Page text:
Swell takes in $20M to develop more adaptable headless commerce infrastructure
Starting an e-commerce business on one of the large marketplaces, for example, Shopify, can be an easy process, but what the team at Swell began to notice was that the model could only take a business so far.
Swell is working in “headless” commerce, which means it is disconnecting the front end of a website, aka the storefront, from the back end, where all of the data lives, to create a better shopping experience and so that anything on the back end can be updated and maintained without disturbing the front end.
The remote-first company offers APIs, storefronts and a dashboard, all tools that can grow with any sized company. The first version of Swell was a pure API for developers, but it wasn’t enabling businesses to get up-and-running quickly, so businesses were turning to marketplaces like Shopify, CEO Eric Ingram told TechCrunch.
“The key is getting started quickly, which Shopify is awesome at, but you realize you are stuck when you try to do more than the basic model,” Ingram said. “We needed to build something that was as easy as Shopify, but enabled you to grow. Most people can’t afford to build their own back end, so we also wanted to provide something people could do without spending millions of dollars.”
Swell was an idea Ingram had about a decade ago that stemmed from his experience at e-commerce company Digital River and then building a few of his own businesses, including a clothing company. He and his team got things off the ground in 2021, raising $3.4 million in a seed round.
Nearly a year later, the company is back again with $20 million in Series A funding, led by VMG Catalyst and Headline, with participation from Bonfire Ventures, Willow Growth, Commerce Ventures and Red Antler. Individual investors include Attentive CEO Brian Long, Gorgias CEO Romain Lapeyre, Remote First Capital and former CTO of Product Hunt Andreas Klinger, Fast.co CEO Domm Holland and Warby Parker’s Brian Magida.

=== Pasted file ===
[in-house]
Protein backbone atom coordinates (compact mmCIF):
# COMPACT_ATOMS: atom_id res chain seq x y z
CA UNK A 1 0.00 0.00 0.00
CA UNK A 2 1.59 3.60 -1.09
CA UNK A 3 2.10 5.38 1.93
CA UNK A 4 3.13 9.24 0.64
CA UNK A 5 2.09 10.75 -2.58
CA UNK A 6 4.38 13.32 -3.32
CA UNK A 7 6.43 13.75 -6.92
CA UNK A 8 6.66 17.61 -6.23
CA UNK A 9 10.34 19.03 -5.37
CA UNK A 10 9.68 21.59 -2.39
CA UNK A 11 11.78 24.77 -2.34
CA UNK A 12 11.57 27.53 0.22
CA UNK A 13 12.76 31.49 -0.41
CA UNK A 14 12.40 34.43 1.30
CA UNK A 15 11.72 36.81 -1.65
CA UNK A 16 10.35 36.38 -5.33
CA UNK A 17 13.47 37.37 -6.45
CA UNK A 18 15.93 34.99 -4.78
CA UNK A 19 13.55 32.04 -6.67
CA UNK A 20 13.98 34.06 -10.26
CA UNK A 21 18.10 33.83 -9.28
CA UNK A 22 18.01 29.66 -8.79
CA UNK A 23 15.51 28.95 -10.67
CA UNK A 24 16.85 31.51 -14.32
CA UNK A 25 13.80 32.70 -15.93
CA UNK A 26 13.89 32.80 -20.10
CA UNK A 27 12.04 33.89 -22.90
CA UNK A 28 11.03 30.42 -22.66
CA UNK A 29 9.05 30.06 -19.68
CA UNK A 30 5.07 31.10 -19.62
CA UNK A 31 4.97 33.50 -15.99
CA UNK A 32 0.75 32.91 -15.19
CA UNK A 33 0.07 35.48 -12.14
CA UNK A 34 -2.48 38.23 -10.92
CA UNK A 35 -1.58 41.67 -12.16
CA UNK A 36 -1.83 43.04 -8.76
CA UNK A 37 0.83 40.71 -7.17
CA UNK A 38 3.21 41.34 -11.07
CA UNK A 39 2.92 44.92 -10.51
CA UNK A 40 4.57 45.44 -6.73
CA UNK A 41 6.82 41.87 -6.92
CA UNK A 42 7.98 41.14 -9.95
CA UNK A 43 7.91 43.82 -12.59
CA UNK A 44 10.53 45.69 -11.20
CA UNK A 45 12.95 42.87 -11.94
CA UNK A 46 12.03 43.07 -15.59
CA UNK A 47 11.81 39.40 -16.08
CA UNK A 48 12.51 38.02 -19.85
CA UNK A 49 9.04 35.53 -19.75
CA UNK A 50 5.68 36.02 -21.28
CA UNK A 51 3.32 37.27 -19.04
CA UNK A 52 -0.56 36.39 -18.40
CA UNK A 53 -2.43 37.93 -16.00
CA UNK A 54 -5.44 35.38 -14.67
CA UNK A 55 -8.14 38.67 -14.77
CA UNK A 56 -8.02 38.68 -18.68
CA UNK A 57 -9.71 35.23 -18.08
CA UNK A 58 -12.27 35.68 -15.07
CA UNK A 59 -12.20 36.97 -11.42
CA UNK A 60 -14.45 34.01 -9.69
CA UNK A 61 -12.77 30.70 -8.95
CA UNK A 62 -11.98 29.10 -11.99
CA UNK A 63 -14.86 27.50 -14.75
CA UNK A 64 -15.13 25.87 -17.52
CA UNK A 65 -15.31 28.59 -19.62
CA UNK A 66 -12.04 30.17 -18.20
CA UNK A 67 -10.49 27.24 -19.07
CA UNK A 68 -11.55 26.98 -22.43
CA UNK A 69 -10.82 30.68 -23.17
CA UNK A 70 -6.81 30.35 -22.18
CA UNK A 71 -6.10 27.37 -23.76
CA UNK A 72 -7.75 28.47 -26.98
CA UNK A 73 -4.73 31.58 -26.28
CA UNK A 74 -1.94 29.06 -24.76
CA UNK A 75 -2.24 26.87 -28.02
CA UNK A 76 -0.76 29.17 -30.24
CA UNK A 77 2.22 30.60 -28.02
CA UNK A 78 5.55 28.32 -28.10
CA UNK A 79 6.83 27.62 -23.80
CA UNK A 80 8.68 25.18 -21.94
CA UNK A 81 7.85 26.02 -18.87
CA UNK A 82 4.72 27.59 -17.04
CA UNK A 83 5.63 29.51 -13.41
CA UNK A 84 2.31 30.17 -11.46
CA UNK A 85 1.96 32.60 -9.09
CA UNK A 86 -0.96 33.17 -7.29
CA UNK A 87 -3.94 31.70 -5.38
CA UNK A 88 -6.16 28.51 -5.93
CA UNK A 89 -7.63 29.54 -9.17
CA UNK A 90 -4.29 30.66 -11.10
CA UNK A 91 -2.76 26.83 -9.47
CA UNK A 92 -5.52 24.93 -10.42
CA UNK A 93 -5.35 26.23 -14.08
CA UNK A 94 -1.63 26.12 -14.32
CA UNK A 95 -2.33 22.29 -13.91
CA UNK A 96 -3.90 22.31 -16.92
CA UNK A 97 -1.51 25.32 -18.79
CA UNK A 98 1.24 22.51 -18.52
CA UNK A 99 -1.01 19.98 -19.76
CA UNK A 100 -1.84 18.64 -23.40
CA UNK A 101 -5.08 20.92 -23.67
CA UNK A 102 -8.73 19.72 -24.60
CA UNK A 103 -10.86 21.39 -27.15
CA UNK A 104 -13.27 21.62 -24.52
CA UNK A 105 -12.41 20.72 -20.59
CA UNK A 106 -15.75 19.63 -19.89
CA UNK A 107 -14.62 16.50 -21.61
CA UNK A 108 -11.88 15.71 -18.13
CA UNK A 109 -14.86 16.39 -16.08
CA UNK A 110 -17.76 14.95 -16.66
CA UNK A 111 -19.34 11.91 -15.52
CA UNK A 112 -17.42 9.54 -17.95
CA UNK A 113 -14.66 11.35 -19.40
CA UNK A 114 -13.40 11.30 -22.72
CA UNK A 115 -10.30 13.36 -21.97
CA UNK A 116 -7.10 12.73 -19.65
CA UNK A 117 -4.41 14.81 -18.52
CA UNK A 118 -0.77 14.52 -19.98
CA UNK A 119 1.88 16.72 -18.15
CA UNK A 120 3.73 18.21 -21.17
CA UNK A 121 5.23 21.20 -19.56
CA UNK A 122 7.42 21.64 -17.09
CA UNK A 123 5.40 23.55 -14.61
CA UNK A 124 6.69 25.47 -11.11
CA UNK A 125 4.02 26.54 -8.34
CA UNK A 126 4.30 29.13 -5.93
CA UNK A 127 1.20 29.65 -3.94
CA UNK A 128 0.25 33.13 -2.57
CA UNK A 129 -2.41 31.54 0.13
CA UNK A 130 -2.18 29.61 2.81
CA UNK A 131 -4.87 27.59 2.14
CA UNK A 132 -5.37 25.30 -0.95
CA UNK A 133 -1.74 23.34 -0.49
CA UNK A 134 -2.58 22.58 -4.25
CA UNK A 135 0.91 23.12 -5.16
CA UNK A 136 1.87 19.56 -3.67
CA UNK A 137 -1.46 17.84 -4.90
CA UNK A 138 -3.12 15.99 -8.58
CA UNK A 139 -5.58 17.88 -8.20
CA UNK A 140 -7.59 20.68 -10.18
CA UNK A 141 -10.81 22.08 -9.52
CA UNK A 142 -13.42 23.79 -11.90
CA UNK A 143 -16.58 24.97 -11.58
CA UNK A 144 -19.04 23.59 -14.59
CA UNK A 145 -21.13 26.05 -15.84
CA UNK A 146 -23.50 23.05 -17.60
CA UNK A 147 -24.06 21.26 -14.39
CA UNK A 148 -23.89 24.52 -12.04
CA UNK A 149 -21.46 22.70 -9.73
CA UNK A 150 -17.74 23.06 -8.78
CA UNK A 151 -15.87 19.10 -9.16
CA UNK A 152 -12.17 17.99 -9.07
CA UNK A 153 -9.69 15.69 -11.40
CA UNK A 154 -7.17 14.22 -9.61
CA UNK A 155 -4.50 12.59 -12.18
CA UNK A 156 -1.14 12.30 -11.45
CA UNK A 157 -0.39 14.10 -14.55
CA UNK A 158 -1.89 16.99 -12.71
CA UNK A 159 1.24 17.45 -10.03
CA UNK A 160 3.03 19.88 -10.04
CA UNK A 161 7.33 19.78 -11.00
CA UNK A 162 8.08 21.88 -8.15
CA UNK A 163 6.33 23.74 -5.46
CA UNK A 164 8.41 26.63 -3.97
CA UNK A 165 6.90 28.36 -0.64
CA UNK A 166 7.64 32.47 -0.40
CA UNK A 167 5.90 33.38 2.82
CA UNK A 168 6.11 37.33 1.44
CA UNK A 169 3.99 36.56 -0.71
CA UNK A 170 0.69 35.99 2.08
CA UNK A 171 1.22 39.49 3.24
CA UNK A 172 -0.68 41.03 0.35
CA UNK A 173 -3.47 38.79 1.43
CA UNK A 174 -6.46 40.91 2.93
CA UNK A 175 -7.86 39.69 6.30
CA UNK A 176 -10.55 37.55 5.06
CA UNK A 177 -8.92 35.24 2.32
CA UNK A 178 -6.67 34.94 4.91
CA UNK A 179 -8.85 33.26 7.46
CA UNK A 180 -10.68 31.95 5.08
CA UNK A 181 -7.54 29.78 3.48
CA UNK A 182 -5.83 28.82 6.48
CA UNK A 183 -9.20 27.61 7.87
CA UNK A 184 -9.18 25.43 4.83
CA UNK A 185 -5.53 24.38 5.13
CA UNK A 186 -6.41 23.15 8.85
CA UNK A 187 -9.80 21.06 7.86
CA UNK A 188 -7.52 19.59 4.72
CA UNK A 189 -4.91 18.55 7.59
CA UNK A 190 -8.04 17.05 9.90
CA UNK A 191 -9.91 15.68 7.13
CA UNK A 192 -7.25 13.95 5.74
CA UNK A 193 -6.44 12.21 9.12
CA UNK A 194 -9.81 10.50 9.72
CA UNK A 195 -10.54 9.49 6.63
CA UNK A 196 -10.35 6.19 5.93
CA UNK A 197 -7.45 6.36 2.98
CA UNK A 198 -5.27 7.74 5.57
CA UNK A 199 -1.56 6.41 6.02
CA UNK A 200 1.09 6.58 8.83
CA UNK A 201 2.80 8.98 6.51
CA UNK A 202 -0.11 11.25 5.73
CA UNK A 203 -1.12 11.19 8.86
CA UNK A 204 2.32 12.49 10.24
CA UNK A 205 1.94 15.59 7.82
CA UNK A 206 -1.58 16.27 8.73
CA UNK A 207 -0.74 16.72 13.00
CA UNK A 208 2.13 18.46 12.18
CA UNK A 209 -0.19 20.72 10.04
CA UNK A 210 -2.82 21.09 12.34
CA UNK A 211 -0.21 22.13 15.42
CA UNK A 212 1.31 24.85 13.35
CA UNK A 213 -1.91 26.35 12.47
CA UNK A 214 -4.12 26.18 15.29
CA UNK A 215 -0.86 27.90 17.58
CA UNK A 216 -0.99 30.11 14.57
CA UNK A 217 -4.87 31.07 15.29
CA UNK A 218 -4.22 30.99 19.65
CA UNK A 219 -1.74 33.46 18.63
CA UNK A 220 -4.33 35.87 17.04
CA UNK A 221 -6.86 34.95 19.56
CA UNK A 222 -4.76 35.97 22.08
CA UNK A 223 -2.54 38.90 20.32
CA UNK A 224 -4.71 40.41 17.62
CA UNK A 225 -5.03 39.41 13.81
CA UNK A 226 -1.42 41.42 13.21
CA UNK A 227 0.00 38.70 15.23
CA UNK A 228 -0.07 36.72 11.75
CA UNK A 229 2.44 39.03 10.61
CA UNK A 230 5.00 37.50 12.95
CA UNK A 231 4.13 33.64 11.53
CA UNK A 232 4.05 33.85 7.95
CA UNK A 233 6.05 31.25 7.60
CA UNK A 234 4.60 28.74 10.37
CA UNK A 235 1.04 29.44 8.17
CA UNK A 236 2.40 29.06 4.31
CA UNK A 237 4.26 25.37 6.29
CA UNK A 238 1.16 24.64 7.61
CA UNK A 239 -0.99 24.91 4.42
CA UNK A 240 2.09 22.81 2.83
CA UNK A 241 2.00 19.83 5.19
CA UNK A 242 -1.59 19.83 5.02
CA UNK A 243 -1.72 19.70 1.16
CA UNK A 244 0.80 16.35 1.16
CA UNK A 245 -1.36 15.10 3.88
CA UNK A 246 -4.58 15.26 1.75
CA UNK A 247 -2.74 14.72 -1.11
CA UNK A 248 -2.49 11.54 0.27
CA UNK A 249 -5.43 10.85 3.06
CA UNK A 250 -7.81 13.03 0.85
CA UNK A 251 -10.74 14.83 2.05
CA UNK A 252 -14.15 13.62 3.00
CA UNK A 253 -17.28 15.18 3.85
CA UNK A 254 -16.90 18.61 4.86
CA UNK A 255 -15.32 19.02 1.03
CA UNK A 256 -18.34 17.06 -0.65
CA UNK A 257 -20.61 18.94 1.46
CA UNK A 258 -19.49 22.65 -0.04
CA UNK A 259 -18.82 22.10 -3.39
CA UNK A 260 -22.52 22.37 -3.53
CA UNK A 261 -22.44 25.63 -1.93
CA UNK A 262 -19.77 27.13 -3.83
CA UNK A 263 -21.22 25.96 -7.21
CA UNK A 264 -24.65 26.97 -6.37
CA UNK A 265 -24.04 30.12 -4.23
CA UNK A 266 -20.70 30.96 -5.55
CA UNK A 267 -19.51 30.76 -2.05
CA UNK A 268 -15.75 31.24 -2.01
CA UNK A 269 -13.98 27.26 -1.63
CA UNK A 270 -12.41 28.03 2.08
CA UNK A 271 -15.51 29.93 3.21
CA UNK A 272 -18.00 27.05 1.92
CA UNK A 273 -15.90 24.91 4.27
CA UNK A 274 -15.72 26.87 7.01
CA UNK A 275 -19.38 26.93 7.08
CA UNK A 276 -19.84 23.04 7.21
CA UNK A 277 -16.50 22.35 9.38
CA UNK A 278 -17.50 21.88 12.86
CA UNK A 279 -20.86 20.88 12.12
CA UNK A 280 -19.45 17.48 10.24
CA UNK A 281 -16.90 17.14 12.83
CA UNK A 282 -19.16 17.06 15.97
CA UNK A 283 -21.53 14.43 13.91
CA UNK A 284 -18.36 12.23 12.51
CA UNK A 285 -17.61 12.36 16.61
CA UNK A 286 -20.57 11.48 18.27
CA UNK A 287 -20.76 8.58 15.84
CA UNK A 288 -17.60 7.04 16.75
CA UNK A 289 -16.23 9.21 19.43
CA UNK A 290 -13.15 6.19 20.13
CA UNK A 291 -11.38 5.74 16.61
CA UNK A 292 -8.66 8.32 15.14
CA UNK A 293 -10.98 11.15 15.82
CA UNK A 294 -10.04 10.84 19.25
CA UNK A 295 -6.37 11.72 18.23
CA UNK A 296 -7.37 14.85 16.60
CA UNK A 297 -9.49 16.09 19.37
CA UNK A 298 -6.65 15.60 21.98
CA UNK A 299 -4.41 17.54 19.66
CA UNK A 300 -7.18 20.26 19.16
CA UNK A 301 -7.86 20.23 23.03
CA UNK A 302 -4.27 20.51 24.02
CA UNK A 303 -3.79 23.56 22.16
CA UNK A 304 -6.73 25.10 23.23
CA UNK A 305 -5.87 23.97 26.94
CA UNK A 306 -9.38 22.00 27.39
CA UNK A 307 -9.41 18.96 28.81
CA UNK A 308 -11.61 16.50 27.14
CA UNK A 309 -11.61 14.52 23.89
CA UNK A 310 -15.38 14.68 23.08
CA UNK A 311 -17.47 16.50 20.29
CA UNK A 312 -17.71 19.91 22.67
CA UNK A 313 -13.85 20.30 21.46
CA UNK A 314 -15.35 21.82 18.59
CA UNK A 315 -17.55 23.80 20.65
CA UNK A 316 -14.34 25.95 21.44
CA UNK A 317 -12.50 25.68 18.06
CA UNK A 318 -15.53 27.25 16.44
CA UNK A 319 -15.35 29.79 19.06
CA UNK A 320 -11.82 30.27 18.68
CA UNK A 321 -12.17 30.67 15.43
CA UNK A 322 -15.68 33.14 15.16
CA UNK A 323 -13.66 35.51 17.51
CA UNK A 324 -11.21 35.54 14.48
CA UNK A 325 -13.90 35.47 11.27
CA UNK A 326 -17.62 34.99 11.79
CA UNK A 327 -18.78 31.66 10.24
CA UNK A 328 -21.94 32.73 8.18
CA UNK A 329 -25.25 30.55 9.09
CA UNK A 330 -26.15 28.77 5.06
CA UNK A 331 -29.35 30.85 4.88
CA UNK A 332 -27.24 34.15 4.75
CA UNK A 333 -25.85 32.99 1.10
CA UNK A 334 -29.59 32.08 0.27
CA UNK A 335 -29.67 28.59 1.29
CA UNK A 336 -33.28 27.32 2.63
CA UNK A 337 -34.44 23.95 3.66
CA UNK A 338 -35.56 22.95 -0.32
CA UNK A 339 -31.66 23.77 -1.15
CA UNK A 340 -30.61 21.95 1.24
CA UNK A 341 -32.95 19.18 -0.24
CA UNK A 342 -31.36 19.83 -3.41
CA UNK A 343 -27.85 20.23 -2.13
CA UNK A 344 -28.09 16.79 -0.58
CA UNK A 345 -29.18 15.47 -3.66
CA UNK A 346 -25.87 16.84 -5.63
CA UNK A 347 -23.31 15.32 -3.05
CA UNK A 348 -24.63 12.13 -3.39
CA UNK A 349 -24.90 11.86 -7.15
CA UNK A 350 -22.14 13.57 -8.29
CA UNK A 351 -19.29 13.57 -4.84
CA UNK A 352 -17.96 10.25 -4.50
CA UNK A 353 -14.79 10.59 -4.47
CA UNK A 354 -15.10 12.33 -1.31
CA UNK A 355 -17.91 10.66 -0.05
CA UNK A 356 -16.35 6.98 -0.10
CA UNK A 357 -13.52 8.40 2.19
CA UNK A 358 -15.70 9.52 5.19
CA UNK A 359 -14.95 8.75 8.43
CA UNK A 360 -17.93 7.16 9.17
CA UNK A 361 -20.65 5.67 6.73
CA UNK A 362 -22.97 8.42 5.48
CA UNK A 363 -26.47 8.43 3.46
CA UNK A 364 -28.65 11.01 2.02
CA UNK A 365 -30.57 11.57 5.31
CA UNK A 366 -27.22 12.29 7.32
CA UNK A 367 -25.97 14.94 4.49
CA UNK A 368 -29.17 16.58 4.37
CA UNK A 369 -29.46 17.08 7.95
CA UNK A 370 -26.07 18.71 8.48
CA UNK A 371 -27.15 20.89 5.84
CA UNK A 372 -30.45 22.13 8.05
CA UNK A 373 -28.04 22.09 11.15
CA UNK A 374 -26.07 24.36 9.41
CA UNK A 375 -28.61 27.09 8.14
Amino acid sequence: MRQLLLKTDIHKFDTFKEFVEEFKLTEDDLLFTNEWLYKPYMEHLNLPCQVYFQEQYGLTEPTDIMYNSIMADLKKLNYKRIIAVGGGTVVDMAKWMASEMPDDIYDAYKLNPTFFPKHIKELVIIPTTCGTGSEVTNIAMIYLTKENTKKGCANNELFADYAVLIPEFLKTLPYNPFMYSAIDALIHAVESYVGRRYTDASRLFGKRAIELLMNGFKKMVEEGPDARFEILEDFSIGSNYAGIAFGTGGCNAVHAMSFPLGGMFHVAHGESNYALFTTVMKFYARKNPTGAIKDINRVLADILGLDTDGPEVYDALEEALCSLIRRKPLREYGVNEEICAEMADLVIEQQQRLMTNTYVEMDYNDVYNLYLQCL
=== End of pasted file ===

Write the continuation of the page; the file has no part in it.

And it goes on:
The opportunity for additional funding was somewhat unexpected, according to Ingram, but he feels like Swell’s focus on small and mid-market companies, while building an ecosystem and community, separates it from competitors like Commercetools and Fabric that are targeting larger companies.
“To solve the problem, it has to be something accessible to everyone rather than just big companies with big budgets,” Ingram added. “Some of the platforms are only good at one thing, but there are hundreds of other models out there.”
In the past year, Swell grew five times in revenue and grew its customer base to over 1,000 at the end of 2021 after starting the year with 30 customers. It also created a free community plan, where customers begin paying when they start selling, to go with the standard and enterprise options.
Ingram expects to use the new funding to grow Swell’s team of 30 to 100 in the next 12 months and in product development, including building an app ecosystem. Plans include building out a framework for third parties to build the apps and also for customers to be able to own their own data on the back end and do more with it, something that is difficult for businesses building on marketplaces to do, he said.
“A core feature will be a configurable database that could adapt to new use cases,” he added. “The market is moving fast with integrations and building apps and the community will require 10 times more people to get to the next level.”